I frequently use the transit system here in Portland (which is far better than Baltimore's). Buses will always have a place because they fill needs that rail cannot....they are much more flexible and cost-effective than building rail. That said, they continue to expand the rail system here (a new line opened just a month ago), and with mostly good results. For whatever reason, a lot of people tend to romanticize the idea of riding on rails, and thus you'll get people who do so once it is introduced to a new area who before ignored buses that took the same route. Also, development and property values usually see a significant boost around the rail stops, even before it is actually operational, just because of the intrinsic value.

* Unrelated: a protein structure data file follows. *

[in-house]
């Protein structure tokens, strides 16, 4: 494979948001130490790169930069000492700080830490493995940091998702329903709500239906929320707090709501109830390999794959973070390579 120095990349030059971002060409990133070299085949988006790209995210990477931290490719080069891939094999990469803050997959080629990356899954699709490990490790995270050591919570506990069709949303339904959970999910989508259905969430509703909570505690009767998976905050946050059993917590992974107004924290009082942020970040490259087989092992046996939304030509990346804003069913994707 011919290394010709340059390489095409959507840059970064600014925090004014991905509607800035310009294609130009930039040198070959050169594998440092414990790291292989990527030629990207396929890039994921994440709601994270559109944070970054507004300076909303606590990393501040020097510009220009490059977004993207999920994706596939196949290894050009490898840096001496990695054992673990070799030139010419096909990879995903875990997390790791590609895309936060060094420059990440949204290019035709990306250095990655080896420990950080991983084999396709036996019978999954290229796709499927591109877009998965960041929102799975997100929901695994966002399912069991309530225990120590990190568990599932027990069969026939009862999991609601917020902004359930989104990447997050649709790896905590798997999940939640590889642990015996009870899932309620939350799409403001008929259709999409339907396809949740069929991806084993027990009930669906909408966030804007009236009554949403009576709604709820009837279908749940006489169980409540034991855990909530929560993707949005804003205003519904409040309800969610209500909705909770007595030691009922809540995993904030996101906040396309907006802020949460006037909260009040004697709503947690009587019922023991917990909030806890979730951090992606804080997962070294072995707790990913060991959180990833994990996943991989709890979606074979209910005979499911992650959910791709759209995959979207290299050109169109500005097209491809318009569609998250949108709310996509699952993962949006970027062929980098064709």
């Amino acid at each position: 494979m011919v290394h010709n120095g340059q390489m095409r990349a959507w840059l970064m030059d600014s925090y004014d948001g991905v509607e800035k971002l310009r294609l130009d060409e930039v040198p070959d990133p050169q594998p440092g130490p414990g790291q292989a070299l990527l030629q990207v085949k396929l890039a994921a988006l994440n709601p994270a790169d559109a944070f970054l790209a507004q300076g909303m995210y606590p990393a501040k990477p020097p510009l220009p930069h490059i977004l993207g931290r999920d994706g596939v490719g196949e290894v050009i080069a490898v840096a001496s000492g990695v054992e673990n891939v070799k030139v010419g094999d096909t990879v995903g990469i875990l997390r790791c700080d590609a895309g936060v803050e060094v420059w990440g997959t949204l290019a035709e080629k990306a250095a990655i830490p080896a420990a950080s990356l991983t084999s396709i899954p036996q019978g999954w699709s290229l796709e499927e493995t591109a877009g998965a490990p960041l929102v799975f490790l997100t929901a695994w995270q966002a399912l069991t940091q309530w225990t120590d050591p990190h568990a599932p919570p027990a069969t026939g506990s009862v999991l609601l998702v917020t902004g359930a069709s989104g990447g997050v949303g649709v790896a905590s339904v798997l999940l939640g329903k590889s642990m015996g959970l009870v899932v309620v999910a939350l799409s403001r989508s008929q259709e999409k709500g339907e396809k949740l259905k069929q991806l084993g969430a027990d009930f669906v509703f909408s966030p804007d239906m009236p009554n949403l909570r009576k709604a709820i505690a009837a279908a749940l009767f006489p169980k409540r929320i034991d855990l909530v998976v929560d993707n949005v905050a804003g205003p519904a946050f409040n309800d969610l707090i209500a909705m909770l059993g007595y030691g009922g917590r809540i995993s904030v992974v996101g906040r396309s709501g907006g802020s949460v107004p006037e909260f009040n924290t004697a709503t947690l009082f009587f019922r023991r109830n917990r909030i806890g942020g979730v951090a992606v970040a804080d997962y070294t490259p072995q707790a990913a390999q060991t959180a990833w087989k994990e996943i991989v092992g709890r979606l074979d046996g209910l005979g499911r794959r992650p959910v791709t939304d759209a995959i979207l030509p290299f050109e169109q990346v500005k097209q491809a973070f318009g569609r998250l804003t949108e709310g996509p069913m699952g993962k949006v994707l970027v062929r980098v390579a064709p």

It was touted that the Red Line might have done the same for some areas in West Baltimore....although having seen the neighborhoods around some Metro stops, which has been running since the 80's, I was always a bit skeptical of that part. I liked it because it simply provided a seemingly better alternative to get downtown from the western suburbs, filling in that hole in the highway system that has lingered since the I-70 extension was killed back in the early 70's.
Well the homeless hipsters in Portland have to get around somehow. Lord knows they're not doing that on buses. Ick.
For some reason, Baltimore exists in its own black cloud bubble where things that improve other cities don't catch on here for whatever reason. We've failed to build comprehensive mass transit, build major league arenas, curb crime, clean up the harbor, and about a million other things that other cities seem to do.
That's why we should be thankful for what does get done. But most people aren't even thankful for that.